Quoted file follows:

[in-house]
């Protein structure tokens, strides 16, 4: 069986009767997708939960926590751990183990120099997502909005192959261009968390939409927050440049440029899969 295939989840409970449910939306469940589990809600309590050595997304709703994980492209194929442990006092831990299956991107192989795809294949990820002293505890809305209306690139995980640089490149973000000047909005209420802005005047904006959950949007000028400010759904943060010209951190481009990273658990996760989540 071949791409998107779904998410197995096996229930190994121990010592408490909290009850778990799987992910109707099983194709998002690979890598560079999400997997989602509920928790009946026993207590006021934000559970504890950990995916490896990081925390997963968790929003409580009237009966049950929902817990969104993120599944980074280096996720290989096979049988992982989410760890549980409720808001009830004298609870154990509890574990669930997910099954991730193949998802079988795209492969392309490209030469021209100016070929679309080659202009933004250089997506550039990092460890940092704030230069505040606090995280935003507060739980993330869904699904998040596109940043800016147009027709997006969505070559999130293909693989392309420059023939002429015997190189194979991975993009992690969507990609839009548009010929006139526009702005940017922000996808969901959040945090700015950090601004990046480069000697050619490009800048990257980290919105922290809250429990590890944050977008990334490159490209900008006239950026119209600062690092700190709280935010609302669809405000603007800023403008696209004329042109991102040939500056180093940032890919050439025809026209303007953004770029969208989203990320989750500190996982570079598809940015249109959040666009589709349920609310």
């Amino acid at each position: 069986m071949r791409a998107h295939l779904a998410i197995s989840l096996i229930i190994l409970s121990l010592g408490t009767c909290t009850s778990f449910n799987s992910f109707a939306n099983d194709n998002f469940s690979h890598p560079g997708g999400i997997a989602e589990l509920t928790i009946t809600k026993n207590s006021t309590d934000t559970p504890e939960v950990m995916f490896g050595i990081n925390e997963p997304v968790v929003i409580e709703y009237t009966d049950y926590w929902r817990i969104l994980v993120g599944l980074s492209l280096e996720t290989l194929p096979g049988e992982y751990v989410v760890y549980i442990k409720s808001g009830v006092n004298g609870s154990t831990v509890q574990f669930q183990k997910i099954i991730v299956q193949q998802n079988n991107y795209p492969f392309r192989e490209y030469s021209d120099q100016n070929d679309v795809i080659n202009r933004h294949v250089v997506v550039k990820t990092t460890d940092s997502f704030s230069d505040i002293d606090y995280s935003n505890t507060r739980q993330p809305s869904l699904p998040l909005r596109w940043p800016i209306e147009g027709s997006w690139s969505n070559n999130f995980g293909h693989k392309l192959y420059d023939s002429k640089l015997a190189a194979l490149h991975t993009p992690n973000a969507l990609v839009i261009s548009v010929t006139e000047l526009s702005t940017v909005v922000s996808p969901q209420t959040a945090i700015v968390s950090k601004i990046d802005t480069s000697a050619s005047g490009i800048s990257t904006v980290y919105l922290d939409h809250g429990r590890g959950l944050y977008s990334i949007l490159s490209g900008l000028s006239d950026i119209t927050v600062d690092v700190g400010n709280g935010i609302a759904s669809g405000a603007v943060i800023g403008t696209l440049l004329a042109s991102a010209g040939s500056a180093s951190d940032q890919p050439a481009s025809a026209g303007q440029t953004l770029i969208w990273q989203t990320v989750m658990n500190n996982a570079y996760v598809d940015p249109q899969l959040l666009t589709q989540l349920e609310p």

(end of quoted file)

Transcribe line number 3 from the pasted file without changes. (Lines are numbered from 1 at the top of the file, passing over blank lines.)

């Amino acid at each position: 069986m071949r791409a998107h295939l779904a998410i197995s989840l096996i229930i190994l409970s121990l010592g408490t009767c909290t009850s778990f449910n799987s992910f109707a939306n099983d194709n998002f469940s690979h890598p560079g997708g999400i997997a989602e589990l509920t928790i009946t809600k026993n207590s006021t309590d934000t559970p504890e939960v950990m995916f490896g050595i990081n925390e997963p997304v968790v929003i409580e709703y009237t009966d049950y926590w929902r817990i969104l994980v993120g599944l980074s492209l280096e996720t290989l194929p096979g049988e992982y751990v989410v760890y549980i442990k409720s808001g009830v006092n004298g609870s154990t831990v509890q574990f669930q183990k997910i099954i991730v299956q193949q998802n079988n991107y795209p492969f392309r192989e490209y030469s021209d120099q100016n070929d679309v795809i080659n202009r933004h294949v250089v997506v550039k990820t990092t460890d940092s997502f704030s230069d505040i002293d606090y995280s935003n505890t507060r739980q993330p809305s869904l699904p998040l909005r596109w940043p800016i209306e147009g027709s997006w690139s969505n070559n999130f995980g293909h693989k392309l192959y420059d023939s002429k640089l015997a190189a194979l490149h991975t993009p992690n973000a969507l990609v839009i261009s548009v010929t006139e000047l526009s702005t940017v909005v922000s996808p969901q209420t959040a945090i700015v968390s950090k601004i990046d802005t480069s000697a050619s005047g490009i800048s990257t904006v980290y919105l922290d939409h809250g429990r590890g959950l944050y977008s990334i949007l490159s490209g900008l000028s006239d950026i119209t927050v600062d690092v700190g400010n709280g935010i609302a759904s669809g405000a603007v943060i800023g403008t696209l440049l004329a042109s991102a010209g040939s500056a180093s951190d940032q890919p050439a481009s025809a026209g303007q440029t953004l770029i969208w990273q989203t990320v989750m658990n500190n996982a570079y996760v598809d940015p249109q899969l959040l666009t589709q989540l349920e609310p």